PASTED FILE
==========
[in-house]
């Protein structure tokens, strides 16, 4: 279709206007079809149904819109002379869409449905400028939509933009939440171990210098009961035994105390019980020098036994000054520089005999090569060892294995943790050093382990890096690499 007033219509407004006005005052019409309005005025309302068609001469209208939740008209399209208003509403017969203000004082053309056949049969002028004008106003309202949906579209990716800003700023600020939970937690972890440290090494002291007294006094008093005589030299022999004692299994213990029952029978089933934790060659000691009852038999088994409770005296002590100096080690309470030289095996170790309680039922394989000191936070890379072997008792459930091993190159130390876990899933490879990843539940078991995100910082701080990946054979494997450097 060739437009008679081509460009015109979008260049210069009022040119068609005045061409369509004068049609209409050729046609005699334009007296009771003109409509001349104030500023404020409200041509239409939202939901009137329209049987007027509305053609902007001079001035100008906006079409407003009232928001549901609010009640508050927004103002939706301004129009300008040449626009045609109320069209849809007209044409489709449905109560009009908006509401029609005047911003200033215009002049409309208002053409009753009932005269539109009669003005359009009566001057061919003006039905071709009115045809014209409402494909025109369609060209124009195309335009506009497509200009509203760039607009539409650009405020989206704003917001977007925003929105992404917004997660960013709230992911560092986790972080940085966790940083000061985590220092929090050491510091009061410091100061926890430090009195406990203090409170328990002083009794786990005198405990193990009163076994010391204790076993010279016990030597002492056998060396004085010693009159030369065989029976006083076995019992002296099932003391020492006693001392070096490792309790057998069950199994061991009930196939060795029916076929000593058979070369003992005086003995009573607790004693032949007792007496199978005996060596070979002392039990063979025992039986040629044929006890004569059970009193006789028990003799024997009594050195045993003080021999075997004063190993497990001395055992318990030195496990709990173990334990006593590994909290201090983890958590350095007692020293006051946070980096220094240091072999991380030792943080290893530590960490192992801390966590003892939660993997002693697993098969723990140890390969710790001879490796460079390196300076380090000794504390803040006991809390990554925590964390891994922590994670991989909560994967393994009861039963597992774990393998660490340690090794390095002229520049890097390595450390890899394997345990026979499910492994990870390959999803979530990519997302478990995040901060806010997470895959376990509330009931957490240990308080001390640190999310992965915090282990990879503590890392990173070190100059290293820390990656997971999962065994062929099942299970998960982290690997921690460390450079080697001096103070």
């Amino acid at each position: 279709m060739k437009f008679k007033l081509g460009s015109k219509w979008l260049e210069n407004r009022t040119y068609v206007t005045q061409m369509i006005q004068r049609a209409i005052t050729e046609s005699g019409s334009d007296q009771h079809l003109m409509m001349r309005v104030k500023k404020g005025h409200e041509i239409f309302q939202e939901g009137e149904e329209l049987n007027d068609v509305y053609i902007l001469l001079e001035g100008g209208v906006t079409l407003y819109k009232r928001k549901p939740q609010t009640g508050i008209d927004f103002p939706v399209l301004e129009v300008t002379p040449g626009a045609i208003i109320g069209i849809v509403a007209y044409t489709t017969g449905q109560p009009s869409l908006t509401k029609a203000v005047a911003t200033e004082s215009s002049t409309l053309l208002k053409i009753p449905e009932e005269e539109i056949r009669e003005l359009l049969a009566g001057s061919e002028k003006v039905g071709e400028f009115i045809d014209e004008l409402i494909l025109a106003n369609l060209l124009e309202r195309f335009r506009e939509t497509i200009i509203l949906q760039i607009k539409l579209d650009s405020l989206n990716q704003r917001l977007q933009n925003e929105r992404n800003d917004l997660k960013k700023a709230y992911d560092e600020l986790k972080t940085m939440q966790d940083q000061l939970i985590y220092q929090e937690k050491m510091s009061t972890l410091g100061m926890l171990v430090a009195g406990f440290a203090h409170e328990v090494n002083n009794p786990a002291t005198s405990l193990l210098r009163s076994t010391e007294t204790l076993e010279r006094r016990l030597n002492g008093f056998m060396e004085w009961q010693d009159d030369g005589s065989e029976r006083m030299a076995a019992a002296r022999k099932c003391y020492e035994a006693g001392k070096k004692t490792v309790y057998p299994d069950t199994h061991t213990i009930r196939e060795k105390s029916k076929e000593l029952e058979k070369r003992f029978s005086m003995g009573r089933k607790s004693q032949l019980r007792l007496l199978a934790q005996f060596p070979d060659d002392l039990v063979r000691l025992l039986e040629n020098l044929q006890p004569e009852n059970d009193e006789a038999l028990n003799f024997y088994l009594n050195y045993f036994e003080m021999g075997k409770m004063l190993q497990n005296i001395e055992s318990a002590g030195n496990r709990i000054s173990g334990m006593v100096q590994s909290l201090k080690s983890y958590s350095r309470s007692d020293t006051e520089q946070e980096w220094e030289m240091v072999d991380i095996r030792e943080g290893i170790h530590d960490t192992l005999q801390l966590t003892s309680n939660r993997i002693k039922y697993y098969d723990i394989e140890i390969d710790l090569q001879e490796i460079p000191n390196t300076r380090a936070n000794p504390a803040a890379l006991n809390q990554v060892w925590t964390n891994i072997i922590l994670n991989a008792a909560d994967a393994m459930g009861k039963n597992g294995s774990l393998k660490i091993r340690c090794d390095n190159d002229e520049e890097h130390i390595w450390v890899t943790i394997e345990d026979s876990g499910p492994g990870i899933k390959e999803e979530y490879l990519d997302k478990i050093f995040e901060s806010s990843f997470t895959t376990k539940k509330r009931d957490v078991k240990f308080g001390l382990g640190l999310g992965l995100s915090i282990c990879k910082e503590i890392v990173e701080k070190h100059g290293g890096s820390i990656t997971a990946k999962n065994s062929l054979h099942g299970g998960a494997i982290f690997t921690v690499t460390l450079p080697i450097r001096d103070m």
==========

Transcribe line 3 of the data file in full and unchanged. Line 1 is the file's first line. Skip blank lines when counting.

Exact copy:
């Amino acid at each position: 279709m060739k437009f008679k007033l081509g460009s015109k219509w979008l260049e210069n407004r009022t040119y068609v206007t005045q061409m369509i006005q004068r049609a209409i005052t050729e046609s005699g019409s334009d007296q009771h079809l003109m409509m001349r309005v104030k500023k404020g005025h409200e041509i239409f309302q939202e939901g009137e149904e329209l049987n007027d068609v509305y053609i902007l001469l001079e001035g100008g209208v906006t079409l407003y819109k009232r928001k549901p939740q609010t009640g508050i008209d927004f103002p939706v399209l301004e129009v300008t002379p040449g626009a045609i208003i109320g069209i849809v509403a007209y044409t489709t017969g449905q109560p009009s869409l908006t509401k029609a203000v005047a911003t200033e004082s215009s002049t409309l053309l208002k053409i009753p449905e009932e005269e539109i056949r009669e003005l359009l049969a009566g001057s061919e002028k003006v039905g071709e400028f009115i045809d014209e004008l409402i494909l025109a106003n369609l060209l124009e309202r195309f335009r506009e939509t497509i200009i509203l949906q760039i607009k539409l579209d650009s405020l989206n990716q704003r917001l977007q933009n925003e929105r992404n800003d917004l997660k960013k700023a709230y992911d560092e600020l986790k972080t940085m939440q966790d940083q000061l939970i985590y220092q929090e937690k050491m510091s009061t972890l410091g100061m926890l171990v430090a009195g406990f440290a203090h409170e328990v090494n002083n009794p786990a002291t005198s405990l193990l210098r009163s076994t010391e007294t204790l076993e010279r006094r016990l030597n002492g008093f056998m060396e004085w009961q010693d009159d030369g005589s065989e029976r006083m030299a076995a019992a002296r022999k099932c003391y020492e035994a006693g001392k070096k004692t490792v309790y057998p299994d069950t199994h061991t213990i009930r196939e060795k105390s029916k076929e000593l029952e058979k070369r003992f029978s005086m003995g009573r089933k607790s004693q032949l019980r007792l007496l199978a934790q005996f060596p070979d060659d002392l039990v063979r000691l025992l039986e040629n020098l044929q006890p004569e009852n059970d009193e006789a038999l028990n003799f024997y088994l009594n050195y045993f036994e003080m021999g075997k409770m004063l190993q497990n005296i001395e055992s318990a002590g030195n496990r709990i000054s173990g334990m006593v100096q590994s909290l201090k080690s983890y958590s350095r309470s007692d020293t006051e520089q946070e980096w220094e030289m240091v072999d991380i095996r030792e943080g290893i170790h530590d960490t192992l005999q801390l966590t003892s309680n939660r993997i002693k039922y697993y098969d723990i394989e140890i390969d710790l090569q001879e490796i460079p000191n390196t300076r380090a936070n000794p504390a803040a890379l006991n809390q990554v060892w925590t964390n891994i072997i922590l994670n991989a008792a909560d994967a393994m459930g009861k039963n597992g294995s774990l393998k660490i091993r340690c090794d390095n190159d002229e520049e890097h130390i390595w450390v890899t943790i394997e345990d026979s876990g499910p492994g990870i899933k390959e999803e979530y490879l990519d997302k478990i050093f995040e901060s806010s990843f997470t895959t376990k539940k509330r009931d957490v078991k240990f308080g001390l382990g640190l999310g992965l995100s915090i282990c990879k910082e503590i890392v990173e701080k070190h100059g290293g890096s820390i990656t997971a990946k999962n065994s062929l054979h099942g299970g998960a494997i982290f690997t921690v690499t460390l450079p080697i450097r001096d103070m």